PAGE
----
Analysing Tiger Woods & Phil Mickelson's $10 Million Match
You could say that time does funny things to relationships. On the one hand it can destroy the closest unions and on the other it can warm the icy distance that inevitably builds between great rivals.
With the announcement of a prime-time made-for-television winner-takes-all $10 million head-to-head clash between Tiger Woods and Phil Mickelson we can assume that their frost has thawed. The two are now making golf betting history together.
In truth we knew as much because they've spent much of 2018 flirting bromance style. It began when they practised together at the Masters together, much to the amusement of other golfers. "I never thought I'd see the day," joked Rory McIlroy.
As if dressing up for a first date at high school Mickelson even debuted his long sleeve short for the occasion. It really was a million miles from Hal Sutton's doomed attempt to match-make at the 2004 Ryder Cup. The body language that day was reminiscent of Charles and Diana at their worst. In contrast the Augusta National dalliance far more Harry and Meghan on front of the cameras.
And so to the grand match. In one sense it makes perfect sense. Mickelson is renowned for his high stakes matches in practice, famously hustling Keegan Bradley so badly the loser avoided money games for 12 months afterwards. It’s safe to say that Mickelson’s golf betting strategy is an interesting one.
It's also well-known that both men love to trash-talk and the notion of them being mic'd up for the 18 holes, introducing viewers into another side of their personalities, is one that will greatly appeal to TV executives across the globe.
The Head to Head Factor
The idea also has history on its side. The growth of the game in the 19th century was built not on tournaments and championships, but head-to-head matches with huge stakes, usually funded by big-time businessmen.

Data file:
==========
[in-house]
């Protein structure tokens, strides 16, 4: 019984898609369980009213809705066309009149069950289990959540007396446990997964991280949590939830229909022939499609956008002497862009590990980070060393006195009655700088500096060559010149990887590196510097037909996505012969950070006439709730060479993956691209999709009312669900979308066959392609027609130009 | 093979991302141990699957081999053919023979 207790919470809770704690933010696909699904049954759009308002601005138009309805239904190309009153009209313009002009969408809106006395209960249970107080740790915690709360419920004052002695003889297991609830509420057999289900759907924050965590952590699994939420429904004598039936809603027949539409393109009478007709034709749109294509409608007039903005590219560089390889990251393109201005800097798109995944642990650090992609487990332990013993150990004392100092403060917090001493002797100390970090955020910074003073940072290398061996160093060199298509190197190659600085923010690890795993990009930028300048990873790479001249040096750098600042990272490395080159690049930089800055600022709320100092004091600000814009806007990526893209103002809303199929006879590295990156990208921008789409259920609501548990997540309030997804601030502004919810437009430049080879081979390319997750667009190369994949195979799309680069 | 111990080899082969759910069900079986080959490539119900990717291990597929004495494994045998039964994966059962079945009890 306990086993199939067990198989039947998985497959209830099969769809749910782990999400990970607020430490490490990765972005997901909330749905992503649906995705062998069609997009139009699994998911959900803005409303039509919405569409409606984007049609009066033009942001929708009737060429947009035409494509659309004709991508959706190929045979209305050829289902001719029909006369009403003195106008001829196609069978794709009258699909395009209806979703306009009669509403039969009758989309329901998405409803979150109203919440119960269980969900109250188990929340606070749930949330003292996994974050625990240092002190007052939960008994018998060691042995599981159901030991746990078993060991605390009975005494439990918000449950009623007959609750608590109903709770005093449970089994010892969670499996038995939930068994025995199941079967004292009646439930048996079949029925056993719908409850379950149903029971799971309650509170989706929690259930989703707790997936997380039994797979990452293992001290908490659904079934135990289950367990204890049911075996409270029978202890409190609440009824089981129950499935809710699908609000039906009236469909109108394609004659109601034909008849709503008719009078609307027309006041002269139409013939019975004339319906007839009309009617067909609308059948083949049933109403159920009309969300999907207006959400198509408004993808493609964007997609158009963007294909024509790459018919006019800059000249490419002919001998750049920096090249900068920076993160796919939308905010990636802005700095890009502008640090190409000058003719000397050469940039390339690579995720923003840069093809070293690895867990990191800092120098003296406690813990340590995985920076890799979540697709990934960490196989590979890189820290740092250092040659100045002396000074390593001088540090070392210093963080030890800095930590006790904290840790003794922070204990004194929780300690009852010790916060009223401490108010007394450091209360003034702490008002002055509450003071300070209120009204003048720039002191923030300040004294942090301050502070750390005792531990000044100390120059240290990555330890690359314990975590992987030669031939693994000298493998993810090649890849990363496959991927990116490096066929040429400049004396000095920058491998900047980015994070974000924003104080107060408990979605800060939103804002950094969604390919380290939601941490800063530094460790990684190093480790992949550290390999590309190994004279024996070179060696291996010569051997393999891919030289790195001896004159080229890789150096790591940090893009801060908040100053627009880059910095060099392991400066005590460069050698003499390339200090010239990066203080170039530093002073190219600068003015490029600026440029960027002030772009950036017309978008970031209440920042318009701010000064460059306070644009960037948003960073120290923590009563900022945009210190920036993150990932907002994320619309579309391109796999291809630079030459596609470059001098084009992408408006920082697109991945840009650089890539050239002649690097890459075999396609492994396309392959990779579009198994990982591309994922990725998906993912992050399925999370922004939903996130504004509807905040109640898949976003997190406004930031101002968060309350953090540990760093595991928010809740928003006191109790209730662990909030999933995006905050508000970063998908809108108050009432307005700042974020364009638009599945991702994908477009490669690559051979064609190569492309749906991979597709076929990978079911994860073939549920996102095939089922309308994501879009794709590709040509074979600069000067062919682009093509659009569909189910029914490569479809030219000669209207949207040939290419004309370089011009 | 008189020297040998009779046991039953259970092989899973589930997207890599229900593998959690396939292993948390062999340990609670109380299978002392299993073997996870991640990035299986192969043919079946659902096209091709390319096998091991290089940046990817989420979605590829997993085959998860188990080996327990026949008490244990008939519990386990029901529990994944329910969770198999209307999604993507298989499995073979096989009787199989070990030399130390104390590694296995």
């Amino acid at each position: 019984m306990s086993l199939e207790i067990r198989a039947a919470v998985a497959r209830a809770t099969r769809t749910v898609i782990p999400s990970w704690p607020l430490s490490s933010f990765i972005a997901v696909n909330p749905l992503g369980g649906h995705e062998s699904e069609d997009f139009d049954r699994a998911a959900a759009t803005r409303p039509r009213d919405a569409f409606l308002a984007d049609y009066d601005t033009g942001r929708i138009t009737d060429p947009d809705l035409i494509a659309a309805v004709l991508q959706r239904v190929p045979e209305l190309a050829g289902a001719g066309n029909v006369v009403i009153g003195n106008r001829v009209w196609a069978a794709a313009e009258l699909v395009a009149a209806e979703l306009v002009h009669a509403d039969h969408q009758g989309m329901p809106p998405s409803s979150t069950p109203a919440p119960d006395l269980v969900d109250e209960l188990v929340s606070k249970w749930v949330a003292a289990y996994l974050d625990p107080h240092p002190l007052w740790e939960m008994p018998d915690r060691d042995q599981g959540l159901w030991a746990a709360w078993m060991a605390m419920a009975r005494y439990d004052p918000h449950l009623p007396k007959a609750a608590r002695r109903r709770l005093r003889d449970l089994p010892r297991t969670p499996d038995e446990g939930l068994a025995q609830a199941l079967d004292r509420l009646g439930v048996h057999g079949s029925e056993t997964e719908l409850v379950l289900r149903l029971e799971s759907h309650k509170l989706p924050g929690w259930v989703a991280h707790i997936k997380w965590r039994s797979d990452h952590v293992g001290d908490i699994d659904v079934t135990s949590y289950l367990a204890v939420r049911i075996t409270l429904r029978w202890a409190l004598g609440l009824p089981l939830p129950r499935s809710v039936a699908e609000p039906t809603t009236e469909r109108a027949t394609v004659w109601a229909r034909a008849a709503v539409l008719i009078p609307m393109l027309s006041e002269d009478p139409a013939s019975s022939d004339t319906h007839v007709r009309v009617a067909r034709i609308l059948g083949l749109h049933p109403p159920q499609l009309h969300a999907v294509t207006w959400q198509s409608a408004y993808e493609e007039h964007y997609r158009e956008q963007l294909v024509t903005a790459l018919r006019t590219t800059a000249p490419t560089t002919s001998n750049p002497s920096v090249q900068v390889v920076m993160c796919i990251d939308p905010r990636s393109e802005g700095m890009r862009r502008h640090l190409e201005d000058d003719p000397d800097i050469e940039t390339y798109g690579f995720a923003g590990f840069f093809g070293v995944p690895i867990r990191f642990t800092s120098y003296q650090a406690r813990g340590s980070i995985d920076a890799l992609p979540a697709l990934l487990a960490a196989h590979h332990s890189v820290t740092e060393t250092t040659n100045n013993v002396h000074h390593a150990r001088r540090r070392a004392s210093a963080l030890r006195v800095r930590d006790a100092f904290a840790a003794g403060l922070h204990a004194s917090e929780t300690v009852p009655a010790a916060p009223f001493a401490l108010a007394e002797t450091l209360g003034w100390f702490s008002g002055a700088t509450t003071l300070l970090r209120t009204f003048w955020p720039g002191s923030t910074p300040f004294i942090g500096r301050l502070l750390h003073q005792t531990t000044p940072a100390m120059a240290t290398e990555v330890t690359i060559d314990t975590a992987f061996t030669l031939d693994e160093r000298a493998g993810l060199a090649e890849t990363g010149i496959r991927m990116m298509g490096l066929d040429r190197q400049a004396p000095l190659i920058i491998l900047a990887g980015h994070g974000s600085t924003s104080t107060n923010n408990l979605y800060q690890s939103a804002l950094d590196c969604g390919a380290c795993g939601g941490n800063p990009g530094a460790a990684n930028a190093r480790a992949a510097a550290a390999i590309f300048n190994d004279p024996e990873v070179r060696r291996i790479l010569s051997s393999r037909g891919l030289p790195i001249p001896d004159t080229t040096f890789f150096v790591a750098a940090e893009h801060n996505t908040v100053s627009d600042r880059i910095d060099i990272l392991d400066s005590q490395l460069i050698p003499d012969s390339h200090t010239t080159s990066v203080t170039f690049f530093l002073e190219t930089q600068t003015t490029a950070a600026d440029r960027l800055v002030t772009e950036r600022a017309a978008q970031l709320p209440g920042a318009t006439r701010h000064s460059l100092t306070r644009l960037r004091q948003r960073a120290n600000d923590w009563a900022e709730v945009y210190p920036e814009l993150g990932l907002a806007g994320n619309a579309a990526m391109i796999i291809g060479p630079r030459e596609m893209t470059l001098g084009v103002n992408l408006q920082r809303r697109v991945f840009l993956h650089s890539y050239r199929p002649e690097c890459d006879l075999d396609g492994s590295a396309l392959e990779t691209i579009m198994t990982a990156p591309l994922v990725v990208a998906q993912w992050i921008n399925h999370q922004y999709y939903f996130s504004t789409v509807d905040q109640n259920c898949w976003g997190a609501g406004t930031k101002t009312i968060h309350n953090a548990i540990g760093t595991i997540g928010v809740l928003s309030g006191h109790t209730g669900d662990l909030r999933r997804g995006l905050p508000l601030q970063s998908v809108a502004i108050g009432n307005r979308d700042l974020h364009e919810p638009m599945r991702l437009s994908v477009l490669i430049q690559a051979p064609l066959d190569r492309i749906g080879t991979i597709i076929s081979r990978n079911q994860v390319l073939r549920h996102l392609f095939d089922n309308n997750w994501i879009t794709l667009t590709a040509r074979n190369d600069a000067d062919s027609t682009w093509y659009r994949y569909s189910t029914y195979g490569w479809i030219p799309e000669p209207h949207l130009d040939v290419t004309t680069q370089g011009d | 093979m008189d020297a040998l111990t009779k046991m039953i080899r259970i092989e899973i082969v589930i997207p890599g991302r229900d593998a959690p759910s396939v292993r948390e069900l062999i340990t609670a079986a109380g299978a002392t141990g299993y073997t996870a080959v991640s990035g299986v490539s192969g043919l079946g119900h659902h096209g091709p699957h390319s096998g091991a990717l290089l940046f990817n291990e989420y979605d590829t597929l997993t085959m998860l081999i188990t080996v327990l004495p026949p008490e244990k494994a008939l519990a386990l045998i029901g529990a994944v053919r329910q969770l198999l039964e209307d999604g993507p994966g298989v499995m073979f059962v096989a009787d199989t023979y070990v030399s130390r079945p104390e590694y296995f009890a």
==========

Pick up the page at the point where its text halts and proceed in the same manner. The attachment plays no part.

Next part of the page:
These matches extended into the 20th century and when television came along the likes of Shell's Wonderful World of Golf morphed into the "Battle At -" franchise.
Sports business experts have been quick to proclaim that they are convinced the model is strong, that pay-per-view would work, and that social media can whip fans into a frenzy, providing an arena to fuel and grow the smack talk. It's easy to imagine fellow players adding to this, which would only increase the attention.
How realistic is it? Well, one telling of the story is that the match very nearly happened last week so it does seem to be on the cards. A Las Vegas venue is mooted, supposedly the perfect backdrop for two eminent chancers to dual to the golfing death.
What's without question is that if their current friendship has allowed this match to be considered, then their past enmity is what adds the spice. We know that losing will sting, that it will hurt the loser's ego.
Money or Publicity?
What maybe isn't true is that the money matters, which is the first of many doubts about the exercise. The thought is that it's simply crass to be playing for so much. If $10 million mattered (Tiger said he'd play for enough that would hurt his opponent), if it really was a matter of comfort and future financial security, they wouldn't play. So it's not the be all and end all. Which makes it doubly crass.
The next misgiving would focus on the relevance. Is the entire enterprise an admission that they're no longer the gladiators they once were? Is it tacit recognition that this battle is never going to take place in the only arena that actually matters: over the back nine, on a Sunday, in a major championship?
The truth might speaks volumes about the sport because those voicing their lack of interest most loudly are committed golf fans who see the exercise for what it is: a vulgar confection without context.
But the reality is that golf cannot really survive on the love of those fans alone. It needs the uncommitted, the half-hearted and the sporadically attentive whose gaze is not engaged by history, pertinence or class. It rather likes vulgar confections.
It was from this demographic that most excitable noise was made in the aftermath of the announcement and it is their eyeballs which will determine the success or failure of a golfing gamble of a curiously old-fashioned kind, one which attract plenty of punting action from third parties, not just the two legends on the course.
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